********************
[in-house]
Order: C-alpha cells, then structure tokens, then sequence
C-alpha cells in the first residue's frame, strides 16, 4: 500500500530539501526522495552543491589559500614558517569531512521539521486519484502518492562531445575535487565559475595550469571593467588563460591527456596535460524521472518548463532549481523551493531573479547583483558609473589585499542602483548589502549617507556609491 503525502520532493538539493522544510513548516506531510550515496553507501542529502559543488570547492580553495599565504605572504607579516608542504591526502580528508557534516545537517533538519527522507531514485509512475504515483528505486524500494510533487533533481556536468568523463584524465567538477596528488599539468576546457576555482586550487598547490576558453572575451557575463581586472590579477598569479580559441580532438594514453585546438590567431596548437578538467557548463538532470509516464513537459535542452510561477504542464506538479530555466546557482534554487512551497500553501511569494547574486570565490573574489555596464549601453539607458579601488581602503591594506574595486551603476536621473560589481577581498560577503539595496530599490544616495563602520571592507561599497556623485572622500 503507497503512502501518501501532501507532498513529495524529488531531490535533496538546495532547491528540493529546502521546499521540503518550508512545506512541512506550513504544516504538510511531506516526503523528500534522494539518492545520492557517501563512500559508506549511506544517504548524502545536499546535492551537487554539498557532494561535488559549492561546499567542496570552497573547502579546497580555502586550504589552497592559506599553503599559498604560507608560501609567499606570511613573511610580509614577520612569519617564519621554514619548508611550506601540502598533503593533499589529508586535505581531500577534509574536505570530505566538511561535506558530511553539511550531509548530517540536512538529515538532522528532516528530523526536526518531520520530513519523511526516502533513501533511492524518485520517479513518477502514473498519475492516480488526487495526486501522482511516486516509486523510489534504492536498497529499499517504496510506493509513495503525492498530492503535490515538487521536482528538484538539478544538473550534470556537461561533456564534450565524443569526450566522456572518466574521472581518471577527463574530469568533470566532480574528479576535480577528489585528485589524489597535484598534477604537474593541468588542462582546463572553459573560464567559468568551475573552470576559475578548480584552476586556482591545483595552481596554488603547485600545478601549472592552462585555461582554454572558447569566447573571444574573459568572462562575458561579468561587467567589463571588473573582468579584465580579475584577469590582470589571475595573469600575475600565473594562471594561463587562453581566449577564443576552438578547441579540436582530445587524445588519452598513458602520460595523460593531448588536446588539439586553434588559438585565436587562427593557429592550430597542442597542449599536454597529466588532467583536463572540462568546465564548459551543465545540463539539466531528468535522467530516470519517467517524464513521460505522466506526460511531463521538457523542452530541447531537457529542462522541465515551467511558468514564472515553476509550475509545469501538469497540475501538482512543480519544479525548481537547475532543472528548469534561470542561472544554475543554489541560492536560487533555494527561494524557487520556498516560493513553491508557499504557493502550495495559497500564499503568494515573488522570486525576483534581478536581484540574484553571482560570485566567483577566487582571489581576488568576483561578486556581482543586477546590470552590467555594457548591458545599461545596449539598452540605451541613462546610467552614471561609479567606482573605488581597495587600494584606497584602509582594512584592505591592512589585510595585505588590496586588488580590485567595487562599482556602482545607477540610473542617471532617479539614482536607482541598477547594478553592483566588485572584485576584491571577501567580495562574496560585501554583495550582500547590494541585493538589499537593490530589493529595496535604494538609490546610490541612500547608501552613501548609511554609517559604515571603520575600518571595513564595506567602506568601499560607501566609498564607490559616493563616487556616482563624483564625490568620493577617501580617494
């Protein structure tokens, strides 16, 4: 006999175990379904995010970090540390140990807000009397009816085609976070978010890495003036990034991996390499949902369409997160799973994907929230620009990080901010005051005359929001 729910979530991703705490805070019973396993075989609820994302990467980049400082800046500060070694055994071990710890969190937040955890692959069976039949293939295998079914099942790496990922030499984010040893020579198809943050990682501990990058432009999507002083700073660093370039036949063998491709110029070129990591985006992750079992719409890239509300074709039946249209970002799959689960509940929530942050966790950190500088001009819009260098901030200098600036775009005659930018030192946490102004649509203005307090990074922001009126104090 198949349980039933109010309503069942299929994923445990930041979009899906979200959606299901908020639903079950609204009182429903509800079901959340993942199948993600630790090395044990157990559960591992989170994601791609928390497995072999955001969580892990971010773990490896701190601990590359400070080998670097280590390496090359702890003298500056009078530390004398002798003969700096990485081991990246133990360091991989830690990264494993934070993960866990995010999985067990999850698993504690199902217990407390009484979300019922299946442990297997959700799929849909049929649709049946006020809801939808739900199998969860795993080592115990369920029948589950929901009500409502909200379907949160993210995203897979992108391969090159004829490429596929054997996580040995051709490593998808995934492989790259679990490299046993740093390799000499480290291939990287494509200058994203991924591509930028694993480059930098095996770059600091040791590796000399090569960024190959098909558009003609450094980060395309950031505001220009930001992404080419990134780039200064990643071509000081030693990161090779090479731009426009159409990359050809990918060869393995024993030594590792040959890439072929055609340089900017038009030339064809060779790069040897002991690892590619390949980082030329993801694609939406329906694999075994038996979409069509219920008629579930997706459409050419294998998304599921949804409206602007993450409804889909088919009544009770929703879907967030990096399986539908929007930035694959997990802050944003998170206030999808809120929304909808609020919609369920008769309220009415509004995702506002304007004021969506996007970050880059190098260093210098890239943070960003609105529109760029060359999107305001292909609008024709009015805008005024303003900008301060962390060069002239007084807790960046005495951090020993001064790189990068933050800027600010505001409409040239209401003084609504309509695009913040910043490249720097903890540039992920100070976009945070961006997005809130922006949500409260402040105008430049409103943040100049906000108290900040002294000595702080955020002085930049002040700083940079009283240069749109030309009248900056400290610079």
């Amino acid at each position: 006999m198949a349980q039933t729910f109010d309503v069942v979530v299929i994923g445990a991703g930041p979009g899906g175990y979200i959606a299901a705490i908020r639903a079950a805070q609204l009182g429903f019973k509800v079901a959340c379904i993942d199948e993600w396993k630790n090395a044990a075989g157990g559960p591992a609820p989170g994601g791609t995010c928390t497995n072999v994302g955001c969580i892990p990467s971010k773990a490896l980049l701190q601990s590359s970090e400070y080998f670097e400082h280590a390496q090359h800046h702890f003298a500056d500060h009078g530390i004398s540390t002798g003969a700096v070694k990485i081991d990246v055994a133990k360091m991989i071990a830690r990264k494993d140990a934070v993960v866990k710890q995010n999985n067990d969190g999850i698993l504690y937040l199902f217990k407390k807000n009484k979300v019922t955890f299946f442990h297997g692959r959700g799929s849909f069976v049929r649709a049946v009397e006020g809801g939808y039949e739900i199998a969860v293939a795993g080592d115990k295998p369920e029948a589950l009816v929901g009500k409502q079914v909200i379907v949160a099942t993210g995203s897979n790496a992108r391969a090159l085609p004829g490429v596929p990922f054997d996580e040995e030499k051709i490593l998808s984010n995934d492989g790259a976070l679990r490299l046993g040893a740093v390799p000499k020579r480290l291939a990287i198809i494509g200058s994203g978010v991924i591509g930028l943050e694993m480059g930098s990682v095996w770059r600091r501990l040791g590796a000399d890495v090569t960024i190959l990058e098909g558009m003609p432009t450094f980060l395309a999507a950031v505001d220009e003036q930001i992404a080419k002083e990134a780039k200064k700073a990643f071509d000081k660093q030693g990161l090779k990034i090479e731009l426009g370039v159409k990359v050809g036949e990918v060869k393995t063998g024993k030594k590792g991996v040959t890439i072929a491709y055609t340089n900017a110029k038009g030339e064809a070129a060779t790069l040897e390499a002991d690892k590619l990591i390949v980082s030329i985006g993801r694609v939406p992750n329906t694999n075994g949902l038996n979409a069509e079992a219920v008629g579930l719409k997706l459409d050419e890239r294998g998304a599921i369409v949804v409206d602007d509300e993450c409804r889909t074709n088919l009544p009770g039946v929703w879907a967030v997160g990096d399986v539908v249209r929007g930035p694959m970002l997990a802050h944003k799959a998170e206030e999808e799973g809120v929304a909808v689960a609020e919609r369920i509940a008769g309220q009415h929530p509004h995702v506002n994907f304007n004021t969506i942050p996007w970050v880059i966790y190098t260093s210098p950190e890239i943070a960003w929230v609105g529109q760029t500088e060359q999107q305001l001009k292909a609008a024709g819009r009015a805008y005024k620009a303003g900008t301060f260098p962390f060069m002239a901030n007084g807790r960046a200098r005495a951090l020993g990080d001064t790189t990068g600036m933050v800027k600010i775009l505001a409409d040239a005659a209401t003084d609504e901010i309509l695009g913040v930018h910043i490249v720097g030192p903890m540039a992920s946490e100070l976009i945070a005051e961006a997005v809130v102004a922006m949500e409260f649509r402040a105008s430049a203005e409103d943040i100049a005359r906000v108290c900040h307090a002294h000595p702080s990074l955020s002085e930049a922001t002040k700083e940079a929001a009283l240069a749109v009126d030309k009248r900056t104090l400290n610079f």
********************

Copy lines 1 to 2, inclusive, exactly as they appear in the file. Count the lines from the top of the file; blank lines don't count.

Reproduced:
[in-house]
Order: C-alpha cells, then structure tokens, then sequence